Big Ideas

A large part of design thinking is in helping people and organisations develop big ideas. Or said another way, it's helping people be innovative, or strategic, or we might even describe it as the process of being ‘creative’. But, as I’m sure you’ve experienced yourself, it can be hard to come up with big ideas – especially sitting there at your desk whilst you do all your “thinking”. And because coming up with ideas is actually quite a challenge for most of us, we can begin to think that there are certain people who are better at it than others, or that it takes some kind of special skill or requires a huge level of effort to get results.

Thankfully, that’s not the case. Everyone can come up with big ideas. Everyone can be innovative. It’s not rocket science. And it doesn’t even require highly specialised training, really.

So if it’s so easy, why aren’t we all tripping over all the big and innovative ideas that should be bubbling out of everyone’s head every day?

The short answer is that we aren’t developing innovative ideas because most of us aren’t putting ourselves into a position to be able to think big to begin with.

And that raises the question of what is an innovative idea in the first place?

I describe Innovative ideas as those that have a significant impact on what people find valuable. People fine value in things that provide enjoyment or entertainment, or create positive outcomes (wealth, health, stature). Value can be time saved or new opportunities enabled. There are lots of ways to create value across a lot of different situations.

In this case, the problem most organisation have is that they are looking almost exclusively at creating value that would, first and foremost, benefit themselves. That kind of value would be framed better as “the least amount of cost and effort for the highest amount of profit”. That’s a great goal to have, but as I’m sure most of us have seen, it’s close to impossible to reach. It’s terrifically difficult as it almost always becomes a process of removing cost and risk whilst maintaining or increasing profit. The last 30 years of business management has pretty much maximised the potential of that strategy.

So, if you are sitting at your desk or working on a project and looking for a big idea that will be easy for to attain and make your business a tonne of money, you’re going to be sitting there a long time. It’s the wrong basis for big and innovative ideas to be developed.

Instead, we need to think about what would be valuable for people, or groups, or companies outside of our own four walls. Why is this important? Because when we look to solve a problem for someone else, our ability to be objective and creative is at it’s highest. It’s why it’s often easier to get advice from someone else than it is to clearly see and solve our own problems. You’ve likely experience this yourself if you’ve ever confided in someone about a problem which they will only too happily tell you how to “fix”. It’s what we do when we want to help people we care about.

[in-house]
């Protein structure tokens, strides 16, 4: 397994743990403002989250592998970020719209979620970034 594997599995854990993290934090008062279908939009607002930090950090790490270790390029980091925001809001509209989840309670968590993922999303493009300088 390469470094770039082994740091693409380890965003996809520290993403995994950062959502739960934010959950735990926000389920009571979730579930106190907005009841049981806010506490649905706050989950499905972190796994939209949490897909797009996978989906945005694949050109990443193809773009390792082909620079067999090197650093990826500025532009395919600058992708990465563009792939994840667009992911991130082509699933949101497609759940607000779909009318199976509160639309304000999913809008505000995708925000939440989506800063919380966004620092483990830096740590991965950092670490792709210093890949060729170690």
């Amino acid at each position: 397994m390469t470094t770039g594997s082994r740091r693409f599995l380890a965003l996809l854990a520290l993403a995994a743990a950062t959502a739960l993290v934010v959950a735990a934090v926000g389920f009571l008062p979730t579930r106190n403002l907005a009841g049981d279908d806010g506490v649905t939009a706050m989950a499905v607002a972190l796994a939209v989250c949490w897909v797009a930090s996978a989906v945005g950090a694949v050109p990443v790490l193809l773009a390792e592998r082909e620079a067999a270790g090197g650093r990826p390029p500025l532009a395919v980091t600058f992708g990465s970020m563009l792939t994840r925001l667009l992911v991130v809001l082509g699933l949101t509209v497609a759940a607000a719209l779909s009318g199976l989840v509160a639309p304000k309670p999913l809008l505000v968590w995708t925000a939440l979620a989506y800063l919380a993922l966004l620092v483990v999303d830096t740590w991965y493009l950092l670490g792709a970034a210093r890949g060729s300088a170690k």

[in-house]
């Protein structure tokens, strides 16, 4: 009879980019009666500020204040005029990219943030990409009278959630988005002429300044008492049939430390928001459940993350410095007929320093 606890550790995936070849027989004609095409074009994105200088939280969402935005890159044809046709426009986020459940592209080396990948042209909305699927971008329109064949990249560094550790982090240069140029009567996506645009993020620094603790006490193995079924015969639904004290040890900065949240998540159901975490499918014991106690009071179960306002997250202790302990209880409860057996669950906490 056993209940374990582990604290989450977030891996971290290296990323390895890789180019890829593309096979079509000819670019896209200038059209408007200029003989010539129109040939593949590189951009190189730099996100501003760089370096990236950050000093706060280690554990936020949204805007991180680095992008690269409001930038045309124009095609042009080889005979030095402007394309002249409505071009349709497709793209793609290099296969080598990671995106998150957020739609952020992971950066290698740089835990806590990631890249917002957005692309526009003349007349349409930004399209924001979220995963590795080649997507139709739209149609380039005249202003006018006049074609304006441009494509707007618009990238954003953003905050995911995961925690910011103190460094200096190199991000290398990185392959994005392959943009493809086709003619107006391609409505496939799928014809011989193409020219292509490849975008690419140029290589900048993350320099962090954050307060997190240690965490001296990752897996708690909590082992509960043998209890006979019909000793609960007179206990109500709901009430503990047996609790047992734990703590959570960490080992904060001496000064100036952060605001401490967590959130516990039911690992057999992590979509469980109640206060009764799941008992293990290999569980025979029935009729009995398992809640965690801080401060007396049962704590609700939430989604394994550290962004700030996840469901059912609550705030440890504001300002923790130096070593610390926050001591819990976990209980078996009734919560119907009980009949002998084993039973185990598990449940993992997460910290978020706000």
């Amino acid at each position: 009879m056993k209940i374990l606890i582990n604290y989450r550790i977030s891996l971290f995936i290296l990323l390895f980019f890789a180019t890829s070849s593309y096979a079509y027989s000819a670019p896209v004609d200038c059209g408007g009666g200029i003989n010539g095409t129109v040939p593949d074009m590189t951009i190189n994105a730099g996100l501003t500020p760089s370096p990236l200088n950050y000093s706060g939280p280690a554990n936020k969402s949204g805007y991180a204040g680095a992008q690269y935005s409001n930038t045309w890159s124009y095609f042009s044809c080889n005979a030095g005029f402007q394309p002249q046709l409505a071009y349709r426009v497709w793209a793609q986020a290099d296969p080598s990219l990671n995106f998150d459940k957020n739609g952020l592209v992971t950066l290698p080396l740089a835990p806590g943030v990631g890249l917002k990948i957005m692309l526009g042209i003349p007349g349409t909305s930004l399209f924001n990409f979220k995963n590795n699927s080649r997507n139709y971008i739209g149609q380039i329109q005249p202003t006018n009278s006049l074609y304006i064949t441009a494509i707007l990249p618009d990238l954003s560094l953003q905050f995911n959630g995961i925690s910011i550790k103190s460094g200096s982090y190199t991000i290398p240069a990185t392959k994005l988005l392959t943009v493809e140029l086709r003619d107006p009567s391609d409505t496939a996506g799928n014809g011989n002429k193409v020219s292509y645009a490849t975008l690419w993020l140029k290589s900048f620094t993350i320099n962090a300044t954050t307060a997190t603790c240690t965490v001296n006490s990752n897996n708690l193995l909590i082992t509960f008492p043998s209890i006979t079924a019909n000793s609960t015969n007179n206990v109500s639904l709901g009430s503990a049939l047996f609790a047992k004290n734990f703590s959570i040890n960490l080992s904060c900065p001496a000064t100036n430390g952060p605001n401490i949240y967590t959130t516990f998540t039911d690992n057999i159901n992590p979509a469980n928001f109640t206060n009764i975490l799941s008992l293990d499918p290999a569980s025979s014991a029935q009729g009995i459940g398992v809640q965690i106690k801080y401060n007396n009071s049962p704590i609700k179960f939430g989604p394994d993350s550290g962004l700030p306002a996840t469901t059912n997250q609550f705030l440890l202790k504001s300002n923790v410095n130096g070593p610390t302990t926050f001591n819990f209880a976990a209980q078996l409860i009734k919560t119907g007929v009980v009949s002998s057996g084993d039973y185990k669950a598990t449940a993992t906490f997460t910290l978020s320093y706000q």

So our real challenge isn’t in coming up with big ideas. The real challenge is knowing enough about the people who will be impacted by our ideas in the first place. If you don’t know what people or other organisation find important or valuable, you will have a very hard time coming up with an idea that is in any way meaningful to them. If you don’t actually care, you can’t really help.

And who are these people that we care about? They’re our customers. And those customers are the people who could engage or buy our products and services. Those customers are the other people we work with that depend on our work product or participation to be effective. Those customers are the other companies we work with in partnership to benefit ourselves and our clients. Those customers are the communities impacted by our policies and infrastructure.

However, if we are to know anything important about our customers, those both internal and outside our organisation, we need to actually, you know, talk to them. You can’t ‘phone this in’. It takes getting off our chairs and going out into the world and really engaging with people. It’s knowing the issues, pressures, and environment of those who work in other parts of our company. It’s having empathy for what it’s like to be the person you are trying to help.

Once you have empathy for what it’s like to be in someone else’s situation, our natural ability to problem solve and come up with creative solutions kicks in and the big ideas start storming through. Your new problem will be how you can choose between all of the great potentials you’ll come up with.

Take the time to think about what would be important for your current and potential customers and ask yourself if you are really addressing what they would find valuable. Ask yourself if it’s valuable to you. I bet you’ll quickly be able to uncover some interesting new opportunities.